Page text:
Goods and Services Tax (GST)

Centre and states must strike bargain on GST


From UPSC perspective, the following things are important :

Prelims level: GST

Mains level: Paper 3- Changes needed in GST


After one and a half years of dispute, and with the economy showing signs of recovery, a path forward for the GST finally seems visible. This opportunity needs to be seized to strike the Centre-State bargain.

How GST performed so far

  •  The contributors are many but the critical one has been simply a lack of revenues.
  • Initially, the GST performed well, with collections soaring to Rs 11.8 lakh crore in the first full year of implementation in 2018-19.
  • But in 2019-20, the growth rate decelerated sharply. And in 2020-21, collections actually fell.
  • As future collections became uncertain, a gap opened up between the amount that the Centre felt it could afford to promise and the minimum that the states felt they needed and were entitled to.
  • More recently, however, confidence in GST has improved.
  • Collections have revived, averaging Rs 1.1 lakh crore in the first five months of the current fiscal year, exceeding even pre-pandemic levels.

What explains the weak revenue performance of the GST?

  • Slowing economy: The GST’s past performance now seems much better than it once did.
  • We now know that after 2018-19, nominal GDP growth slowed from 10.5 per cent in 2018-19 to 7.8 per cent the next year and -3 per cent in 2020-21.
  • Effective rate cuts: The RBI has pointed out, the effective tax rate has fallen by nearly 3 percentage points because of rate cutting in 2019, in which both the Centre and states were complicit.
  • Thus the weak revenue performance of the GST now seems attributable to wider economic difficulties and policy actions, rather than problems with the tax itself.

Necessary changes: Opportunity for striking bargain for Centre and States

1) Principle of compensation must be re-cast: Create revenue buffer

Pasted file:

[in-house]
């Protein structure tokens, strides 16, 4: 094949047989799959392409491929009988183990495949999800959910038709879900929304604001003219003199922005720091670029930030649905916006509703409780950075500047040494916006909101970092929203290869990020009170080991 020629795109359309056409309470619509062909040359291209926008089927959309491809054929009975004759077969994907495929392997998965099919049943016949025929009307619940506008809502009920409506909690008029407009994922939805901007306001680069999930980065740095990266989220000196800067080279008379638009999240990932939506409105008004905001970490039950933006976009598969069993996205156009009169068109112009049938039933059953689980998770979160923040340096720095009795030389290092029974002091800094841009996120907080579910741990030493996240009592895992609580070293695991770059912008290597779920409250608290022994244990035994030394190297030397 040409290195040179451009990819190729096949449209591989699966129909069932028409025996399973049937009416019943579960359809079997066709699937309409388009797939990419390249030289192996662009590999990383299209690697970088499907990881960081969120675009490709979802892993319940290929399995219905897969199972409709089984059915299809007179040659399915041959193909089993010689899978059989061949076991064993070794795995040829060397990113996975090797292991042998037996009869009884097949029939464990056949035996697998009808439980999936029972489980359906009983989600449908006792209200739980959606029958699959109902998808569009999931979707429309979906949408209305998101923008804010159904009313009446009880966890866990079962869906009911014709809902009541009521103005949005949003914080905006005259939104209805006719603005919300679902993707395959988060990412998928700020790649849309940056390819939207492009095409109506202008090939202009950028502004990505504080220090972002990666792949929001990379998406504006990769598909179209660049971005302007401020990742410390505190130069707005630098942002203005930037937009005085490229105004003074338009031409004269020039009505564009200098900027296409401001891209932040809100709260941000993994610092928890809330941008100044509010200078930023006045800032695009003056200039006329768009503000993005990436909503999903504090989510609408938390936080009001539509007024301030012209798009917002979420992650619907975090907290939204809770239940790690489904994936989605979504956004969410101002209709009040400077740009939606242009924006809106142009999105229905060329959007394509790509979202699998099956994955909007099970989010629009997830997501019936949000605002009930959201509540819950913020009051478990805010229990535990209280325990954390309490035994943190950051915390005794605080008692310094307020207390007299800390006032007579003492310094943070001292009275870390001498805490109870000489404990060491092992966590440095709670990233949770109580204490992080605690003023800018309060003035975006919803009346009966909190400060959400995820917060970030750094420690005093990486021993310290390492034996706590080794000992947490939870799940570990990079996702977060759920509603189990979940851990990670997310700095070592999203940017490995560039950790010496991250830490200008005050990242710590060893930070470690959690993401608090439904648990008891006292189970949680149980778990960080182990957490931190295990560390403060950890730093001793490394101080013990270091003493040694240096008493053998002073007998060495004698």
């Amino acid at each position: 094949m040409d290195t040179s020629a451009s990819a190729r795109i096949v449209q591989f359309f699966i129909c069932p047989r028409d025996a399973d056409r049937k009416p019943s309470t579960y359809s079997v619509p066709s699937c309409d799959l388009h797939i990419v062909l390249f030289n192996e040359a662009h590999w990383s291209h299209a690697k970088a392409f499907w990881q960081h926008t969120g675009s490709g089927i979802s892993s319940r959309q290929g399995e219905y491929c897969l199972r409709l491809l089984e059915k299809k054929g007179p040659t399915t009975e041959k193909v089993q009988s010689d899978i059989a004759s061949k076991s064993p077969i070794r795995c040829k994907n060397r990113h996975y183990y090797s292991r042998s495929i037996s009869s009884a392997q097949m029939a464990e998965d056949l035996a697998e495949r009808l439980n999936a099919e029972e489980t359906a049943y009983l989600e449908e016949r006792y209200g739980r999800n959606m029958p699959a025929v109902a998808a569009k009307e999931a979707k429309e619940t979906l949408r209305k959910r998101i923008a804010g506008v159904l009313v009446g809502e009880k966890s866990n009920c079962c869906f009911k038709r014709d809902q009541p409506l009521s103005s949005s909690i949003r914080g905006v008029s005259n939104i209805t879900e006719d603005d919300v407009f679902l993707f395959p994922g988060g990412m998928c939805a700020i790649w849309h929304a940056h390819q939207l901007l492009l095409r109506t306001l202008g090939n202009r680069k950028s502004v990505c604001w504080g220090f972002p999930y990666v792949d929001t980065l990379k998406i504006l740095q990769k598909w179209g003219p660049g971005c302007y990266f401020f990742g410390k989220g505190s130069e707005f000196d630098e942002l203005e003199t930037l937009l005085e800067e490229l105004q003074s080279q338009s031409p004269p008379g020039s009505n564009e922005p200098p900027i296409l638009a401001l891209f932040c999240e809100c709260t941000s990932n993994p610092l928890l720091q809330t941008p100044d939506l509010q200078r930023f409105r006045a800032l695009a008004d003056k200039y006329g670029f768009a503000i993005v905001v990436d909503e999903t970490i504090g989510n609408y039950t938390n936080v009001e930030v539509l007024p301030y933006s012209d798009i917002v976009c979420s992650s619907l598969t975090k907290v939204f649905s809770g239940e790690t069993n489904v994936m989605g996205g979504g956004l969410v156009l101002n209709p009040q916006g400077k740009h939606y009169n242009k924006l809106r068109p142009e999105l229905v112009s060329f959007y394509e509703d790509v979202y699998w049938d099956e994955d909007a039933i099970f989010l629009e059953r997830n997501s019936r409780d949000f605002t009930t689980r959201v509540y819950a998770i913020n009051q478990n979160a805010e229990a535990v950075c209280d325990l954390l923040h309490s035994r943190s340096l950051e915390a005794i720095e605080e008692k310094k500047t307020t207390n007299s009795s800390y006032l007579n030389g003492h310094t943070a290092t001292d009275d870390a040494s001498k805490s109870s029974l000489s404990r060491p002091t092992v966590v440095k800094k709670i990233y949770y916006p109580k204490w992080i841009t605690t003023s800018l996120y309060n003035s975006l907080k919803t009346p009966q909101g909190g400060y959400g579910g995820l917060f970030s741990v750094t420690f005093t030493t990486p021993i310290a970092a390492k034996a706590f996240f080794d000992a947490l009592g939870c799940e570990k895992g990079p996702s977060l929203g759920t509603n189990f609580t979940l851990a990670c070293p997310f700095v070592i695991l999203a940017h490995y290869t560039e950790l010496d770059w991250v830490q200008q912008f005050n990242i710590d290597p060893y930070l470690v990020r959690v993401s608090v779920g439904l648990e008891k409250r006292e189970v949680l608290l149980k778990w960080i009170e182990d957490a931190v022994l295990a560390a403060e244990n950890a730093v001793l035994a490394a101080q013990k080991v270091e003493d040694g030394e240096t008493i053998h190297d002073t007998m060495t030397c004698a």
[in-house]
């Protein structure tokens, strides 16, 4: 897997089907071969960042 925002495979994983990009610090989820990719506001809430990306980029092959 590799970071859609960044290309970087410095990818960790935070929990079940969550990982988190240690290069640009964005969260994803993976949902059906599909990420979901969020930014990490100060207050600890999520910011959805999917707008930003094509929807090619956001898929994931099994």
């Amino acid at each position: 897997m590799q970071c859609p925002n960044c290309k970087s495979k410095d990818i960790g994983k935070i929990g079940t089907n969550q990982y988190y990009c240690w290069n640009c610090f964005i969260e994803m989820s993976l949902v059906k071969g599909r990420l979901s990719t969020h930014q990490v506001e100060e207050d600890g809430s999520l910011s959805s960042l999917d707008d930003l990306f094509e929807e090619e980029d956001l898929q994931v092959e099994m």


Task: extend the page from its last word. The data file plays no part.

• As the GST was a new tax, so states were guaranteed against the teething troubles that would inevitably arise for the next five years.
  • Five years on, this logic is less compelling.
  • The GST as tax reform has reached maturity, well understood by producers, consumers, and tax officials.
  • At the same time, the last few years have exposed the vulnerability of the states to shocks such as Covid-19 pandemic.
  • Way forward: To prevent this situation from recurring, the authorities should create a revenue buffer that could be tapped in a time of need.
  • In sum, there is a bargain waiting to be struck: The states give up their demand for an extension of the compensation mechanism, while the Centre offers a new counter-cyclical buffer.
  • As the figure shows, in good economic times, GST revenues will be robust but it is against downturns that states need protection.
  • The shift to revenue insurance, in turn, should allow the compensation cess to be abolished. 

2) The GST structure needs to be simplified and rationalised

  • The GST structure needs to be simplified and rationalised, as recommended by the Fifteenth Finance Commission and the Revenue Neutral Rate report.
  • New rate structure: A new structure should have one low rate (between 8 and 10 per cent), one standard rate (between 16 and 18 per cent) and one rate for all demerit goods.
  • The single rate on demerit goods also requires eliminating the cesses with all their complexity.

3) The GST Council’s working needs changes

  • Consensus-based decision making in GST Council can be sustained only if there is a shared sense of participatory and inclusive governance. 
  • Nearly two decades ago, when the VAT was being introduced, Yashwant Sinha established a culture of consensual discussions on indirect taxes.
  • He did this by requiring the Empowered Committee of State Finance Ministers to be headed by a finance minister from an Opposition-run state government.
  • The spirit of this idea could be translated to the GST Council.

Consider the question “Inherent importance of GST and its significance for the cooperative federalism underline the necessity for the Centre and the States to strike the win-win bargain. In light of this, examine the issues with the GST and suggest the way forward to deal with these issuef.”


Cooperative federalism is not a gesture or one-off outcome. It is, above all, a disposition, resulting from quotidian democratic practice. By rehabilitating cooperative federalism’s finest achievement — the GST — the Centre and states can help restore India’s broader economic prospects.

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